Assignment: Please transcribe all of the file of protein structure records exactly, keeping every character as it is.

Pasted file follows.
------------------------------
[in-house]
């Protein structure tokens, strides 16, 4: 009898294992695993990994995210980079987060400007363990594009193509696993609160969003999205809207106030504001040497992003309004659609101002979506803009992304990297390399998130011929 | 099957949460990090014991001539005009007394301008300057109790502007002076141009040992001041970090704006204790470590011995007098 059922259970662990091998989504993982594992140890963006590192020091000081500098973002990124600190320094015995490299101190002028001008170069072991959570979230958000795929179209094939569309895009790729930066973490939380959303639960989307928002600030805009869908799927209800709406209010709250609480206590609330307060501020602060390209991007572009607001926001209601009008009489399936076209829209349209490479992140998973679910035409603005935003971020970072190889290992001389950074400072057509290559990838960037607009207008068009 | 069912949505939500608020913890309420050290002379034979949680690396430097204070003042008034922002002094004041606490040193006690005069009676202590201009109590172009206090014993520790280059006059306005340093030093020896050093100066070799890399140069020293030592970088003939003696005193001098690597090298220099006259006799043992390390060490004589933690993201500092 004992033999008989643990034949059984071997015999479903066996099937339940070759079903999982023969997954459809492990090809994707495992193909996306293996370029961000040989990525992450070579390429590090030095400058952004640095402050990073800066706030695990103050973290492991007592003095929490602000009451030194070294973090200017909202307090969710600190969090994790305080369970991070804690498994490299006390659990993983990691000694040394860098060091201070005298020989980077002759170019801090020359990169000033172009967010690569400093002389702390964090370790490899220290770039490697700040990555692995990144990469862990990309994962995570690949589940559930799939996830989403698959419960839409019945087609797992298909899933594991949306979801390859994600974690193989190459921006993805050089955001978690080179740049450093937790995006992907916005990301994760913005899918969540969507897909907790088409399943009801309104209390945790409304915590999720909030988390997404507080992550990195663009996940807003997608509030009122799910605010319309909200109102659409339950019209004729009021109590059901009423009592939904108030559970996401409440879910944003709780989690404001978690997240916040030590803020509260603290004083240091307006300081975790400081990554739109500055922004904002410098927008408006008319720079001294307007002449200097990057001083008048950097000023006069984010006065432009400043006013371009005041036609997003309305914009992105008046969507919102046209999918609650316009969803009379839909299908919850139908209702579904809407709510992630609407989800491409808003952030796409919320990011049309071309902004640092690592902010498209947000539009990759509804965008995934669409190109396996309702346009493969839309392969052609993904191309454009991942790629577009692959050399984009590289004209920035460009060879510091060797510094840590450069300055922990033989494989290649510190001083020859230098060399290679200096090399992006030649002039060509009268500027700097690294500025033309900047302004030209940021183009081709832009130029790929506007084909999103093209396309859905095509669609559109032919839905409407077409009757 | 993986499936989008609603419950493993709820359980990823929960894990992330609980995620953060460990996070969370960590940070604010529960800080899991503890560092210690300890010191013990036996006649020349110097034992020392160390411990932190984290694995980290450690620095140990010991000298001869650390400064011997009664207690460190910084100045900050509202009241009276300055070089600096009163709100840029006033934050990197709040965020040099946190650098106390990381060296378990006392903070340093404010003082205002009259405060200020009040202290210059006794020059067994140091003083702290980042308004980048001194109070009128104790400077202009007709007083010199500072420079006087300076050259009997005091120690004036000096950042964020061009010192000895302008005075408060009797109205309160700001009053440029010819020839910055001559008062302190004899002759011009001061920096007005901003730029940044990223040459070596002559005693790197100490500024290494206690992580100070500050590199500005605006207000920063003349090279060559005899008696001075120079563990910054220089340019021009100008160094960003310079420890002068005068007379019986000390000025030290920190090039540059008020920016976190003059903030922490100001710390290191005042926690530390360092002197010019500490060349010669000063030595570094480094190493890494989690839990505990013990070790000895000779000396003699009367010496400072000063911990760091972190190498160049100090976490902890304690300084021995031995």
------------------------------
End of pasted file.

[in-house]
């Protein structure tokens, strides 16, 4: 009898294992695993990994995210980079987060400007363990594009193509696993609160969003999205809207106030504001040497992003309004659609101002979506803009992304990297390399998130011929 | 099957949460990090014991001539005009007394301008300057109790502007002076141009040992001041970090704006204790470590011995007098 059922259970662990091998989504993982594992140890963006590192020091000081500098973002990124600190320094015995490299101190002028001008170069072991959570979230958000795929179209094939569309895009790729930066973490939380959303639960989307928002600030805009869908799927209800709406209010709250609480206590609330307060501020602060390209991007572009607001926001209601009008009489399936076209829209349209490479992140998973679910035409603005935003971020970072190889290992001389950074400072057509290559990838960037607009207008068009 | 069912949505939500608020913890309420050290002379034979949680690396430097204070003042008034922002002094004041606490040193006690005069009676202590201009109590172009206090014993520790280059006059306005340093030093020896050093100066070799890399140069020293030592970088003939003696005193001098690597090298220099006259006799043992390390060490004589933690993201500092 004992033999008989643990034949059984071997015999479903066996099937339940070759079903999982023969997954459809492990090809994707495992193909996306293996370029961000040989990525992450070579390429590090030095400058952004640095402050990073800066706030695990103050973290492991007592003095929490602000009451030194070294973090200017909202307090969710600190969090994790305080369970991070804690498994490299006390659990993983990691000694040394860098060091201070005298020989980077002759170019801090020359990169000033172009967010690569400093002389702390964090370790490899220290770039490697700040990555692995990144990469862990990309994962995570690949589940559930799939996830989403698959419960839409019945087609797992298909899933594991949306979801390859994600974690193989190459921006993805050089955001978690080179740049450093937790995006992907916005990301994760913005899918969540969507897909907790088409399943009801309104209390945790409304915590999720909030988390997404507080992550990195663009996940807003997608509030009122799910605010319309909200109102659409339950019209004729009021109590059901009423009592939904108030559970996401409440879910944003709780989690404001978690997240916040030590803020509260603290004083240091307006300081975790400081990554739109500055922004904002410098927008408006008319720079001294307007002449200097990057001083008048950097000023006069984010006065432009400043006013371009005041036609997003309305914009992105008046969507919102046209999918609650316009969803009379839909299908919850139908209702579904809407709510992630609407989800491409808003952030796409919320990011049309071309902004640092690592902010498209947000539009990759509804965008995934669409190109396996309702346009493969839309392969052609993904191309454009991942790629577009692959050399984009590289004209920035460009060879510091060797510094840590450069300055922990033989494989290649510190001083020859230098060399290679200096090399992006030649002039060509009268500027700097690294500025033309900047302004030209940021183009081709832009130029790929506007084909999103093209396309859905095509669609559109032919839905409407077409009757 | 993986499936989008609603419950493993709820359980990823929960894990992330609980995620953060460990996070969370960590940070604010529960800080899991503890560092210690300890010191013990036996006649020349110097034992020392160390411990932190984290694995980290450690620095140990010991000298001869650390400064011997009664207690460190910084100045900050509202009241009276300055070089600096009163709100840029006033934050990197709040965020040099946190650098106390990381060296378990006392903070340093404010003082205002009259405060200020009040202290210059006794020059067994140091003083702290980042308004980048001194109070009128104790400077202009007709007083010199500072420079006087300076050259009997005091120690004036000096950042964020061009010192000895302008005075408060009797109205309160700001009053440029010819020839910055001559008062302190004899002759011009001061920096007005901003730029940044990223040459070596002559005693790197100490500024290494206690992580100070500050590199500005605006207000920063003349090279060559005899008696001075120079563990910054220089340019021009100008160094960003310079420890002068005068007379019986000390000025030290920190090039540059008020920016976190003059903030922490100001710390290191005042926690530390360092002197010019500490060349010669000063030595570094480094190493890494989690839990505990013990070790000895000779000396003699009367010496400072000063911990760091972190190498160049100090976490902890304690300084021995031995």